Prior to a month ago, Donald Barthelme was another treasure hidden in plain sight at my local bookstore. It wasn't until I read the excellent book of Charles Baxter essays "Burning Down the House" that I learned about Barthelme. Baxter devotes an entire essay in the book extolling the virtues of this writer upon his death in 1991. Given my love of Baxter, his well written homage to Barthelme sent me directly to the bookstore to pick-up a couple of his books.Ben Marcus (especially "The Age of Wir [...]

  • Maciek

    Intellectual masturbation at its finest, big dirty postmodern splurges of absolutely no value altogether.

  • G. Brown

    While nowhere near the level of The Dead Father or The King (yet considerably more to my taste than Paradise), this book is full of amazing fragments that add up to a puzzling book. The parts are greater than the whole. Go into thinking of it as loosely related bits of poetry and flash fiction and you'll probably enjoy it more.

  • Lee

    My copy is a Bantam paperback from 1971 featuring on its cover Snow White's naked arse and seven arms reaching out from behind a shower curtain. The blurb on the back mentions "the crisis in literature." This read in a lot of ways like a period piece in form and content. Deconstruction of the fables, or a fable of the deconstruction, ye olde feminist paradigm subversion, with syntax obviously influenced in Borgesian fashion by George Saunders and early McSweeneys. It is always lacking in contrac [...]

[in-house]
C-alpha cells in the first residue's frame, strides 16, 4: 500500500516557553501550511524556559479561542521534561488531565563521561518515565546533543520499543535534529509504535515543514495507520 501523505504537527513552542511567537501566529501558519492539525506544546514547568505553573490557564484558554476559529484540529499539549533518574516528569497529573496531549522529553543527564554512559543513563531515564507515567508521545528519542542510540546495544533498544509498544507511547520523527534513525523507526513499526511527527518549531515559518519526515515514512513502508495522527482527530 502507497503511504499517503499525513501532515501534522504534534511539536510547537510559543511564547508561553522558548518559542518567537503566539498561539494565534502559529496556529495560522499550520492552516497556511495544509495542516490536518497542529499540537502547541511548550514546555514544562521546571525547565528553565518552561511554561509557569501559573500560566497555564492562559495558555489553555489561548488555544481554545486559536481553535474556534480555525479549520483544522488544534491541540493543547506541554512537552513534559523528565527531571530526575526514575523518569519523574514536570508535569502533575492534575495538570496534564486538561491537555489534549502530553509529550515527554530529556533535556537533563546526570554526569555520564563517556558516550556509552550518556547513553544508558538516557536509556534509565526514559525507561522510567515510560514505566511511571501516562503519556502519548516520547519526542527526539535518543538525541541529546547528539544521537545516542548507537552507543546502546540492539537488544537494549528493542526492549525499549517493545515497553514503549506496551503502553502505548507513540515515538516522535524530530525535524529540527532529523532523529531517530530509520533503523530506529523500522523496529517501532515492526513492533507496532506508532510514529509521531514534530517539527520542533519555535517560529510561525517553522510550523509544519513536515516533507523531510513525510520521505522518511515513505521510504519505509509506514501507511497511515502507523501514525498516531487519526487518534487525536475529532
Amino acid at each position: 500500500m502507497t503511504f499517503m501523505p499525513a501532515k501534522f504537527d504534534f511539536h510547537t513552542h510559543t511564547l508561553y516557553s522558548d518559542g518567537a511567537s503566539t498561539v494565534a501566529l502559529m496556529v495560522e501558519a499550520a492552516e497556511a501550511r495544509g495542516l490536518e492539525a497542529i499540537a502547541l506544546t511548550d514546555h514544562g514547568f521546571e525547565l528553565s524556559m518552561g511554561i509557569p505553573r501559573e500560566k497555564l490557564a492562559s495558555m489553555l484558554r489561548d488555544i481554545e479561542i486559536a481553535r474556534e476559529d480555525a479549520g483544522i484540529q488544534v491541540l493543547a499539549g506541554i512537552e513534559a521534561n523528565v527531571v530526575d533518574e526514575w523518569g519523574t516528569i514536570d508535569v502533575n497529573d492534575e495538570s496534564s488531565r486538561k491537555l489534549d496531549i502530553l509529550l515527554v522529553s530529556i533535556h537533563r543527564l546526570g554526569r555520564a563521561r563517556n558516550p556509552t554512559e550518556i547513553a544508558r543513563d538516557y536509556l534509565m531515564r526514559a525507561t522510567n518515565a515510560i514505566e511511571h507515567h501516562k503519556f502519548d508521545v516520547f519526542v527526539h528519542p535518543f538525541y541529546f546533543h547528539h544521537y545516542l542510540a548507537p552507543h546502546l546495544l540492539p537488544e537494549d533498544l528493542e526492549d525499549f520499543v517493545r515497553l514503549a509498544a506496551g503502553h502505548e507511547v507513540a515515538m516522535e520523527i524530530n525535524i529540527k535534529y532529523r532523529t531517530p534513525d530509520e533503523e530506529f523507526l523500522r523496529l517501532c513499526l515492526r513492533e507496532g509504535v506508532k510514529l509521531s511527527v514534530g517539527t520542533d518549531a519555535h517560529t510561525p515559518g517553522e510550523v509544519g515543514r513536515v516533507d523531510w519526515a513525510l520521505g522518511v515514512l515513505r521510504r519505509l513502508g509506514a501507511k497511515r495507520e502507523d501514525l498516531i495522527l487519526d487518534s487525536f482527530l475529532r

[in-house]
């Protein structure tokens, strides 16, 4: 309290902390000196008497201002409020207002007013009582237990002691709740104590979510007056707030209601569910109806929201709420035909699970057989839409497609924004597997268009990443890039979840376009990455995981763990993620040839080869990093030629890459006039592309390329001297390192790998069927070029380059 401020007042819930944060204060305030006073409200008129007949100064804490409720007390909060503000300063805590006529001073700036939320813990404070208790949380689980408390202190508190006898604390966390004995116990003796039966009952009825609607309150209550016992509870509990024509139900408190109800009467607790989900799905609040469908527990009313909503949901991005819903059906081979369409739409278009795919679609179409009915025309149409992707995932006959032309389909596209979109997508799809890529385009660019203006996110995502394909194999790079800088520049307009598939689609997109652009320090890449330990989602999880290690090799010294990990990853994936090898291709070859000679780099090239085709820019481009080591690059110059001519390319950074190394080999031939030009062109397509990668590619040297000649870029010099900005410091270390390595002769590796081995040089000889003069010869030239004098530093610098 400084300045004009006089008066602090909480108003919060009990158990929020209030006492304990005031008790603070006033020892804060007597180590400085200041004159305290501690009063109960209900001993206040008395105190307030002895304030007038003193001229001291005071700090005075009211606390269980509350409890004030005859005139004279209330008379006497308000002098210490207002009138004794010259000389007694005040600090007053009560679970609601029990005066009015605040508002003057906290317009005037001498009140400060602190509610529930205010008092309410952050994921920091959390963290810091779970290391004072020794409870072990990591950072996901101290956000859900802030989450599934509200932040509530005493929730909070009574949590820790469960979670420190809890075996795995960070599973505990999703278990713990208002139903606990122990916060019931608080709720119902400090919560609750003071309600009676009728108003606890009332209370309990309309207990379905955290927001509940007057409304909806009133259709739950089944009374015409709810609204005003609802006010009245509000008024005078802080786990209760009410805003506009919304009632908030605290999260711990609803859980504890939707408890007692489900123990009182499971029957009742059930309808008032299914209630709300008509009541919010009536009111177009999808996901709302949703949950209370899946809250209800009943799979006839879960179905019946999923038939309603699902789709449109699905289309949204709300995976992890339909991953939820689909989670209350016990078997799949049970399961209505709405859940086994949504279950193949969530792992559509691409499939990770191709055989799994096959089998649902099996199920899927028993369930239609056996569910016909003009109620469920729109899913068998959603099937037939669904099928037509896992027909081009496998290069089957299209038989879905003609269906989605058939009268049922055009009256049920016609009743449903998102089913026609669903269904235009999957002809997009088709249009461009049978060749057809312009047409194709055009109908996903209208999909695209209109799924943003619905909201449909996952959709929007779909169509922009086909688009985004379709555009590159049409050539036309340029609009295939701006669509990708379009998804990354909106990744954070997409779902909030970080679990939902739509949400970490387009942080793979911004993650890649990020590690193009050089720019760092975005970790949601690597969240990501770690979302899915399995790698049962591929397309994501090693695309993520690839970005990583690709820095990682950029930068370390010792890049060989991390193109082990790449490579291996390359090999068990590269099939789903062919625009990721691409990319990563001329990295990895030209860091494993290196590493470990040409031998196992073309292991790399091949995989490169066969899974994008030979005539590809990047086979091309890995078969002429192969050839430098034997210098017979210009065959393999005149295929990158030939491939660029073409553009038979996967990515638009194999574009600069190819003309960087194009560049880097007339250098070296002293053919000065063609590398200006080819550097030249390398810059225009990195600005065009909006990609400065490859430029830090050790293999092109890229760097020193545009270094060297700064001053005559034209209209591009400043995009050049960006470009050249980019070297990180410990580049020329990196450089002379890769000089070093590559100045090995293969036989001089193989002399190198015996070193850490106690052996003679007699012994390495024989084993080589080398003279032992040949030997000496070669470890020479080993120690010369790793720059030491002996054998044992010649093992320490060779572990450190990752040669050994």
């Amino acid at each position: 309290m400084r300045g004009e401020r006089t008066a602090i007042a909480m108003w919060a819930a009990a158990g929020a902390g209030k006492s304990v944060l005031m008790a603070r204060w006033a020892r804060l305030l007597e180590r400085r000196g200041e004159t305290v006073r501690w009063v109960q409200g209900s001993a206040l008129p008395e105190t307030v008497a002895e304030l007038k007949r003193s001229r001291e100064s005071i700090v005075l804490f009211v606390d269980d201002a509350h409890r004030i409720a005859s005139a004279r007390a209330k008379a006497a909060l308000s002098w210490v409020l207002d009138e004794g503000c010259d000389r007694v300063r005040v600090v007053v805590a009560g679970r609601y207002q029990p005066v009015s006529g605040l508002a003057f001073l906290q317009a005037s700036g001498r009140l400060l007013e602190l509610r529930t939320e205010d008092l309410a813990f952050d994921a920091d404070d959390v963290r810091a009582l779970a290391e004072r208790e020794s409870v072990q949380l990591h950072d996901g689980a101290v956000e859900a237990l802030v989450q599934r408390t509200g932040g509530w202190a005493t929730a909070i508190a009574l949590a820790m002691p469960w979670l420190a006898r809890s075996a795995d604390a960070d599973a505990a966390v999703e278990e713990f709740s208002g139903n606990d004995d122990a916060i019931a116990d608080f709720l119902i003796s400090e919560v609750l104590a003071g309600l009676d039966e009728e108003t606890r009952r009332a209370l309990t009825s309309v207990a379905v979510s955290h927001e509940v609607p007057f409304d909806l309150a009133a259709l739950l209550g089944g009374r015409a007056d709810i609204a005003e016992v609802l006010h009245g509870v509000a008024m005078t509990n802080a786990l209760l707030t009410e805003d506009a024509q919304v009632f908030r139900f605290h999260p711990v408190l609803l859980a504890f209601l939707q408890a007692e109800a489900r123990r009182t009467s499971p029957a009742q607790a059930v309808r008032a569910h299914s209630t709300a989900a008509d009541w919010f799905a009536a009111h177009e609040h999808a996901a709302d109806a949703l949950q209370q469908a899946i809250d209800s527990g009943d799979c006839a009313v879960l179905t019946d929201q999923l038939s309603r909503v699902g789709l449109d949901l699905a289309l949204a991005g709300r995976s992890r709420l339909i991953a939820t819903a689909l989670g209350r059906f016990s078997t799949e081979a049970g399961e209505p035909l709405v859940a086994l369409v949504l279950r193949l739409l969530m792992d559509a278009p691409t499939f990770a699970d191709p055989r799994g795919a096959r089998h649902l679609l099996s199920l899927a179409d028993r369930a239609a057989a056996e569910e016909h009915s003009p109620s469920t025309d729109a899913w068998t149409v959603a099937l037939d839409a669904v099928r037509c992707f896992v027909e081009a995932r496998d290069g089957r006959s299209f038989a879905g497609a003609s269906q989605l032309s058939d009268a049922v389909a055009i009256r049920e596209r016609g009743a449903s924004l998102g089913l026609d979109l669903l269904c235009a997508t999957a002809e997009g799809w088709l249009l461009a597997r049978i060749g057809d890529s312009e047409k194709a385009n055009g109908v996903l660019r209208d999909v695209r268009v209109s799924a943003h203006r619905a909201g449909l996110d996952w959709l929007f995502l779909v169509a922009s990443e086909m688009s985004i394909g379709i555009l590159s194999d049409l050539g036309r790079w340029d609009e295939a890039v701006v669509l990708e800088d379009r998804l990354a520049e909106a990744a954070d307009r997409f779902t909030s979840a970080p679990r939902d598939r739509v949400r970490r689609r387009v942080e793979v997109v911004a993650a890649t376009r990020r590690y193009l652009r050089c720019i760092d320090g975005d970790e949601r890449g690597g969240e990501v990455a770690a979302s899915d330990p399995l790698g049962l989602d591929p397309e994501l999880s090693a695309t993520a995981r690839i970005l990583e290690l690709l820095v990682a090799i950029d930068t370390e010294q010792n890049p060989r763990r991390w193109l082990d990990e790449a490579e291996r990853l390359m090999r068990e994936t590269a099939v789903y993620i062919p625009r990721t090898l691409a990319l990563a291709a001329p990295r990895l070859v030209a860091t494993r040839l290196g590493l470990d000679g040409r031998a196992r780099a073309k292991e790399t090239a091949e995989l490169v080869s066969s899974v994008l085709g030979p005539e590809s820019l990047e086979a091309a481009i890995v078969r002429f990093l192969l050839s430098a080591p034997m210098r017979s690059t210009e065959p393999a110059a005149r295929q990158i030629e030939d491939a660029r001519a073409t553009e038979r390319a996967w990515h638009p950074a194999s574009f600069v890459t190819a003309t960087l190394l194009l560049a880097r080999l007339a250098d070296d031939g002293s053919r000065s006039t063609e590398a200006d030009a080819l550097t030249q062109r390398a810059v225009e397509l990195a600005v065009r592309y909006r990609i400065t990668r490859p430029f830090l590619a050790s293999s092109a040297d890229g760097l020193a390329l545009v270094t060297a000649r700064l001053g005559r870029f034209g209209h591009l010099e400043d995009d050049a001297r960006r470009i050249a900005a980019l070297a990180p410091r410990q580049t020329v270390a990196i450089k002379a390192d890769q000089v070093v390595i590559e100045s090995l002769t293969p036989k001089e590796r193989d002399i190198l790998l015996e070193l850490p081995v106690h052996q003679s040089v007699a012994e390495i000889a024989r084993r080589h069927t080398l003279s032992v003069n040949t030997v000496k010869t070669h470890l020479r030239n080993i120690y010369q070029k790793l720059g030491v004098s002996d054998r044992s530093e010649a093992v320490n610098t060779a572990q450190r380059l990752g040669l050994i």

• Grady McCallie

    Much of this novel went straight over my head - my problem, not the book's - but Barthelme's Snow White is such a reflection of the era of its creation that, as time goes by, the wordplay and allusions have become increasingly obscure. At publication, the writing must have seemed intensely colorful, and often sharply funny. I would gladly read an annotated edition.From what I could absorb, this book transplants Snow White and her associated characters into a post-Freudian, post-Jungian world -- [...]